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TYRE PRESSURES!!!


peregrine
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Much has been said about correct tyre pressure,profile and size (tyres that is). Main topics relate to performance, followed by economy but very little, about what the Pneumatic Tyre was originally designed to provide, a comfortable ride with improved handling as a by-product. This thread has been placed with a hope to encourage comments and help in regard to improving comfort and the various aspects tyres play as part of this equation. Take my car for instance. A 1999 Vienta designed for comfort, silence and prestige, (while still being no slouch to performance), which is usually driven in a sedate fashion in keeping with my age. While my previous car a Ford Fairmont, a car of approx similar size and weight and yes rear wheel drive with exactly the same size tyres 205 65 15, used recommended tyre pressures for normal around town driving of 26psi front and 28psi rear. My Vienta has recommended tyre pressures of 32psi front and rear and as a result gives a harsher ride and I suggest places much more stress and strain on all steering and suspension bushes and parts than would a lower tyre pressure. Having checked with various organizations knowledgeable in these things Ive' dropped my tyre pressures to 28psi front and rear and find this much more acceptable. Yes I will put them up to 32psi on any extended trips in the country etc: I realize the lower tyre pressures might cause varying results, hopefully only marginally on steering and handling, not quite as good wet and a little better in dry conditions but I'm willing to trade those off and take it easy. All HELP AND INPUT APPRECIATED.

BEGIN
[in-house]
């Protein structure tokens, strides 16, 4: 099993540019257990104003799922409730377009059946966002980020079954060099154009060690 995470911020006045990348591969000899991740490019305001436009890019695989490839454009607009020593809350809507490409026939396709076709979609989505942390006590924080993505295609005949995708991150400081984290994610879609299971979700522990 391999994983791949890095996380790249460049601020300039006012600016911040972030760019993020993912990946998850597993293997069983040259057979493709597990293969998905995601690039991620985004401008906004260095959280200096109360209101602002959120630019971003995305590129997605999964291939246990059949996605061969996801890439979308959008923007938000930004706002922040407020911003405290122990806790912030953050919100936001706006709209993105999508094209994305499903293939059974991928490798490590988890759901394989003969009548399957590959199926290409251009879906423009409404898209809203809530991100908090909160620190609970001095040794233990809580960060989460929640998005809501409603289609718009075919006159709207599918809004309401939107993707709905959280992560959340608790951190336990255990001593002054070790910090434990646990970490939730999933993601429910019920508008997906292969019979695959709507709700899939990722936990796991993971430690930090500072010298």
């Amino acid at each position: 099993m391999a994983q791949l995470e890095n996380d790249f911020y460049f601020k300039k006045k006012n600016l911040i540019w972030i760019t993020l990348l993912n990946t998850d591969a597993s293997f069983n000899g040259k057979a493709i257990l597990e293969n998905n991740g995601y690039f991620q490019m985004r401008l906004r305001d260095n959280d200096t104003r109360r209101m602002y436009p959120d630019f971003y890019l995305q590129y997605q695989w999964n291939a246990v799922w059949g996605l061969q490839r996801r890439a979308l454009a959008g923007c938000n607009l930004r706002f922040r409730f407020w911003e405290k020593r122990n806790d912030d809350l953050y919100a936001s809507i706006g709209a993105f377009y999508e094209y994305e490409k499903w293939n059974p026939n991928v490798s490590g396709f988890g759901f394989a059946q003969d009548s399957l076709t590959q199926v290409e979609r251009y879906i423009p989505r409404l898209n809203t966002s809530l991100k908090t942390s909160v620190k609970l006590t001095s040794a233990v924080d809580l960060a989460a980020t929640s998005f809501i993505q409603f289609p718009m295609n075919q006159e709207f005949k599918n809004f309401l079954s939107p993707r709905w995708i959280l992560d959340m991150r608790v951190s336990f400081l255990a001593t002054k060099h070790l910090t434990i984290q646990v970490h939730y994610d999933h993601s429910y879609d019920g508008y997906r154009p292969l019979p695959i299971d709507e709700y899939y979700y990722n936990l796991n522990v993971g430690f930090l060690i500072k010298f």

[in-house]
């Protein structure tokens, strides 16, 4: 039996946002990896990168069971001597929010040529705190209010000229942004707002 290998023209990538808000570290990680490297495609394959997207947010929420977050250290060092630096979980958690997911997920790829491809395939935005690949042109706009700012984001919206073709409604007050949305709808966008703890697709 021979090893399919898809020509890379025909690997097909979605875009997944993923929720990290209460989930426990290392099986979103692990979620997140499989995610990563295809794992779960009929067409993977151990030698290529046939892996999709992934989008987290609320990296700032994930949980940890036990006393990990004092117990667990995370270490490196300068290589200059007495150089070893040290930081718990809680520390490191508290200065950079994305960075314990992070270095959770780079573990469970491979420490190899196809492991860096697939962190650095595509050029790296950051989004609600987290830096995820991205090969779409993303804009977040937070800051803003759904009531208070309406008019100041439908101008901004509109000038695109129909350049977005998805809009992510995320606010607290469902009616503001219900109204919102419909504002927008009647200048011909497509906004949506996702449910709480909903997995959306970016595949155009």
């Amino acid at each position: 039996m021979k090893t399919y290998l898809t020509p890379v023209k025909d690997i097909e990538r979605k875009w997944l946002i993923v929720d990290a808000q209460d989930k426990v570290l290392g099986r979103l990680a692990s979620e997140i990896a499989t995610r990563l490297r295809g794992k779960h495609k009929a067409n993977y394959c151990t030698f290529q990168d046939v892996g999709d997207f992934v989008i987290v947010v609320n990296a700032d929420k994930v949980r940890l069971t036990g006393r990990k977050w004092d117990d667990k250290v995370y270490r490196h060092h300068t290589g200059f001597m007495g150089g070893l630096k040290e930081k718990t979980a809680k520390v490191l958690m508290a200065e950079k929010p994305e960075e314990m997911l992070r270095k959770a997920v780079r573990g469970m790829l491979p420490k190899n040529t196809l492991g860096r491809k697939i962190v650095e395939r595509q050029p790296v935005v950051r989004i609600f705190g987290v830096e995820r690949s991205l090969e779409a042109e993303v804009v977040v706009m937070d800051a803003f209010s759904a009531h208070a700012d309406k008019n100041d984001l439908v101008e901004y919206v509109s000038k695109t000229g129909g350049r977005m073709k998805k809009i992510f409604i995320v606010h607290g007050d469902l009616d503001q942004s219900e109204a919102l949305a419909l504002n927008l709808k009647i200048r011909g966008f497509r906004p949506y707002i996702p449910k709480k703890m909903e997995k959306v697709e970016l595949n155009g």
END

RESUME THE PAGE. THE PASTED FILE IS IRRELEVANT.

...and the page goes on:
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The tyre wear will be quite a bit worst with such a low pressure. The thing with running on such a low pressure on a fwd car is your front left is going to chew the outside edge like no tomorrow. However over inflating the tyre will cause it to wear the middle of the tyre faster.

Edited by STYLSH
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The guy at my safe driving course was of the opinion that higher pressures (~250 kPa, probably around 35-36 psi) were better from a safety standpoint.

I heard that as well, cannot recall his exact reasoning but it was something to do with having more tyre surface in contact with the road. In the Sportivo I prefer to get about on 34 psi as my daily drive and don't mind the bit of ride comfort I sacrifice for the responsiveness and better handling I get in return. And before I go on a monthly meet when we're going to cruise I bump it up to 36 to compensate for the freeway drive down and the driving we do during the day so they don't end up losing too much.

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The guy at my safe driving course was of the opinion that higher pressures (~250 kPa, probably around 35-36 psi) were better from a safety standpoint.